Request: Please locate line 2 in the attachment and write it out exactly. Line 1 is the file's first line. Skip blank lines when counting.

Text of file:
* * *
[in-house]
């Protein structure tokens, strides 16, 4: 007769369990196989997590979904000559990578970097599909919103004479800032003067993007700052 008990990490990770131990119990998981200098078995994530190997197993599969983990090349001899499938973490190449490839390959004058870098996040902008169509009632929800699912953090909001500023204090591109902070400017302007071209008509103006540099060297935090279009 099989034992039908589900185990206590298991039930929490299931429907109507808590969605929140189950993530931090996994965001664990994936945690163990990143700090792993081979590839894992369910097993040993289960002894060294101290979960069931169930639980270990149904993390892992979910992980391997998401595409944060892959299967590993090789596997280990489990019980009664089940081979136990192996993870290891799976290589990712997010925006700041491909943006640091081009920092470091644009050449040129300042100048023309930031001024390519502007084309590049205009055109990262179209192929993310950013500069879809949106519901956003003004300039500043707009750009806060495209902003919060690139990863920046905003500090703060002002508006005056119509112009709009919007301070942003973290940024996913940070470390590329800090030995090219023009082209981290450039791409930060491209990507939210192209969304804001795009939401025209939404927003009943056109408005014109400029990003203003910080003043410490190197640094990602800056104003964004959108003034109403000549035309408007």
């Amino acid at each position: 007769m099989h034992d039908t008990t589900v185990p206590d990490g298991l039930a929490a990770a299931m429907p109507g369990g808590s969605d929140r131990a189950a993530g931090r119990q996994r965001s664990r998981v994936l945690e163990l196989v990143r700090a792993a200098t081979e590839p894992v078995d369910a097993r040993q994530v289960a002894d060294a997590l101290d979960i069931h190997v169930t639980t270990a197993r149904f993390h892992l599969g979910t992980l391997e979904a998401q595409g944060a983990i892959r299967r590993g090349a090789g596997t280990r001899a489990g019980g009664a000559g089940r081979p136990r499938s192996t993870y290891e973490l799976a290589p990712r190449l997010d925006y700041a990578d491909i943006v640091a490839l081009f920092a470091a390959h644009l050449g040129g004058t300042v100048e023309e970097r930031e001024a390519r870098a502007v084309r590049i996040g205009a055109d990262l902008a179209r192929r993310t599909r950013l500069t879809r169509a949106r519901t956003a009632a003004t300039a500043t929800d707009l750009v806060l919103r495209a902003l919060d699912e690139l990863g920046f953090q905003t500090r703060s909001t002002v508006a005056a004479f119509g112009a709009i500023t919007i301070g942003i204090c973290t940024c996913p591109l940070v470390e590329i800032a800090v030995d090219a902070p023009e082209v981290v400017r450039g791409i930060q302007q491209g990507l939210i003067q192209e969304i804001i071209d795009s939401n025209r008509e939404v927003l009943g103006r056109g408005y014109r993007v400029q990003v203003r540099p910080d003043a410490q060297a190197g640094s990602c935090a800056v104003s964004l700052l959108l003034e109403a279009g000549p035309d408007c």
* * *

């Protein structure tokens, strides 16, 4: 007769369990196989997590979904000559990578970097599909919103004479800032003067993007700052 008990990490990770131990119990998981200098078995994530190997197993599969983990090349001899499938973490190449490839390959004058870098996040902008169509009632929800699912953090909001500023204090591109902070400017302007071209008509103006540099060297935090279009 099989034992039908589900185990206590298991039930929490299931429907109507808590969605929140189950993530931090996994965001664990994936945690163990990143700090792993081979590839894992369910097993040993289960002894060294101290979960069931169930639980270990149904993390892992979910992980391997998401595409944060892959299967590993090789596997280990489990019980009664089940081979136990192996993870290891799976290589990712997010925006700041491909943006640091081009920092470091644009050449040129300042100048023309930031001024390519502007084309590049205009055109990262179209192929993310950013500069879809949106519901956003003004300039500043707009750009806060495209902003919060690139990863920046905003500090703060002002508006005056119509112009709009919007301070942003973290940024996913940070470390590329800090030995090219023009082209981290450039791409930060491209990507939210192209969304804001795009939401025209939404927003009943056109408005014109400029990003203003910080003043410490190197640094990602800056104003964004959108003034109403000549035309408007």